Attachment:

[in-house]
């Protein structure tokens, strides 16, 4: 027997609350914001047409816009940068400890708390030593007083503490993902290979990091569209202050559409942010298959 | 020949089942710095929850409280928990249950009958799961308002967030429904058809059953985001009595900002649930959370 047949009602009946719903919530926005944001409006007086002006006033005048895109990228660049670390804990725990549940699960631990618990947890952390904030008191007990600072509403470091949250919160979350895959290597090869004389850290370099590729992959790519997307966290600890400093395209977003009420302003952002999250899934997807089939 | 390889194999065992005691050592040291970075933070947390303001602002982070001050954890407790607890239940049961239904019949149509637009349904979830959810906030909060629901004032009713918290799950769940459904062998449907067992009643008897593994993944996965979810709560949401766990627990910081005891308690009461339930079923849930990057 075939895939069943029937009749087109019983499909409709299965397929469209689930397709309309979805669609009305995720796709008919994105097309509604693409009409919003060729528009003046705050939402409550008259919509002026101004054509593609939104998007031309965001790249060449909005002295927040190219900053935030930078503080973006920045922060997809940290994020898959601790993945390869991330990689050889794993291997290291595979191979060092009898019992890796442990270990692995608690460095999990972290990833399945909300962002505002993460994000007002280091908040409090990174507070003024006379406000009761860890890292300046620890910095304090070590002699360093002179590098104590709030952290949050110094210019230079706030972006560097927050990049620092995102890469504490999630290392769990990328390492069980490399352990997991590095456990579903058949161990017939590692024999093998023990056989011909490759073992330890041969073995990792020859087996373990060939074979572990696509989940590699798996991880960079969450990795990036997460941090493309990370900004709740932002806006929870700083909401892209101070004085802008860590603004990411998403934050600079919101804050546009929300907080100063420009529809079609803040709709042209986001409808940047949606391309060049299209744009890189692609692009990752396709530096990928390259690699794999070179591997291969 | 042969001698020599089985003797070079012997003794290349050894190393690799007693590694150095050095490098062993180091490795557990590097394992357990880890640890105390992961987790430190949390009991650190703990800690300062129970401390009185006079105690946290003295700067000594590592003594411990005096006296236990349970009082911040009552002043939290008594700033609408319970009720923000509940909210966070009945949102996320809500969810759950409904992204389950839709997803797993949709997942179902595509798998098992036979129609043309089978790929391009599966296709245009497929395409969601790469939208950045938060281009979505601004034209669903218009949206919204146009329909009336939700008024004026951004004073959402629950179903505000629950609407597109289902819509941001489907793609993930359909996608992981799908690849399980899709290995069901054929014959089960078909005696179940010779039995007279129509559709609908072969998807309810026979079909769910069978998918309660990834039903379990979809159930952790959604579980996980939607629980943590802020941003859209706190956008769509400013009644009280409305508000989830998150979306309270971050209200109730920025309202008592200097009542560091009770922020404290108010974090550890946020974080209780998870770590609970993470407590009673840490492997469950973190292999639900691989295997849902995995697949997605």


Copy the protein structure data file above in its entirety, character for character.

[in-house]
């Protein structure tokens, strides 16, 4: 027997609350914001047409816009940068400890708390030593007083503490993902290979990091569209202050559409942010298959 | 020949089942710095929850409280928990249950009958799961308002967030429904058809059953985001009595900002649930959370 047949009602009946719903919530926005944001409006007086002006006033005048895109990228660049670390804990725990549940699960631990618990947890952390904030008191007990600072509403470091949250919160979350895959290597090869004389850290370099590729992959790519997307966290600890400093395209977003009420302003952002999250899934997807089939 | 390889194999065992005691050592040291970075933070947390303001602002982070001050954890407790607890239940049961239904019949149509637009349904979830959810906030909060629901004032009713918290799950769940459904062998449907067992009643008897593994993944996965979810709560949401766990627990910081005891308690009461339930079923849930990057 075939895939069943029937009749087109019983499909409709299965397929469209689930397709309309979805669609009305995720796709008919994105097309509604693409009409919003060729528009003046705050939402409550008259919509002026101004054509593609939104998007031309965001790249060449909005002295927040190219900053935030930078503080973006920045922060997809940290994020898959601790993945390869991330990689050889794993291997290291595979191979060092009898019992890796442990270990692995608690460095999990972290990833399945909300962002505002993460994000007002280091908040409090990174507070003024006379406000009761860890890292300046620890910095304090070590002699360093002179590098104590709030952290949050110094210019230079706030972006560097927050990049620092995102890469504490999630290392769990990328390492069980490399352990997991590095456990579903058949161990017939590692024999093998023990056989011909490759073992330890041969073995990792020859087996373990060939074979572990696509989940590699798996991880960079969450990795990036997460941090493309990370900004709740932002806006929870700083909401892209101070004085802008860590603004990411998403934050600079919101804050546009929300907080100063420009529809079609803040709709042209986001409808940047949606391309060049299209744009890189692609692009990752396709530096990928390259690699794999070179591997291969 | 042969001698020599089985003797070079012997003794290349050894190393690799007693590694150095050095490098062993180091490795557990590097394992357990880890640890105390992961987790430190949390009991650190703990800690300062129970401390009185006079105690946290003295700067000594590592003594411990005096006296236990349970009082911040009552002043939290008594700033609408319970009720923000509940909210966070009945949102996320809500969810759950409904992204389950839709997803797993949709997942179902595509798998098992036979129609043309089978790929391009599966296709245009497929395409969601790469939208950045938060281009979505601004034209669903218009949206919204146009329909009336939700008024004026951004004073959402629950179903505000629950609407597109289902819509941001489907793609993930359909996608992981799908690849399980899709290995069901054929014959089960078909005696179940010779039995007279129509559709609908072969998807309810026979079909769910069978998918309660990834039903379990979809159930952790959604579980996980939607629980943590802020941003859209706190956008769509400013009644009280409305508000989830998150979306309270971050209200109730920025309202008592200097009542560091009770922020404290108010974090550890946020974080209780998870770590609970993470407590009673840490492997469950973190292999639900691989295997849902995995697949997605």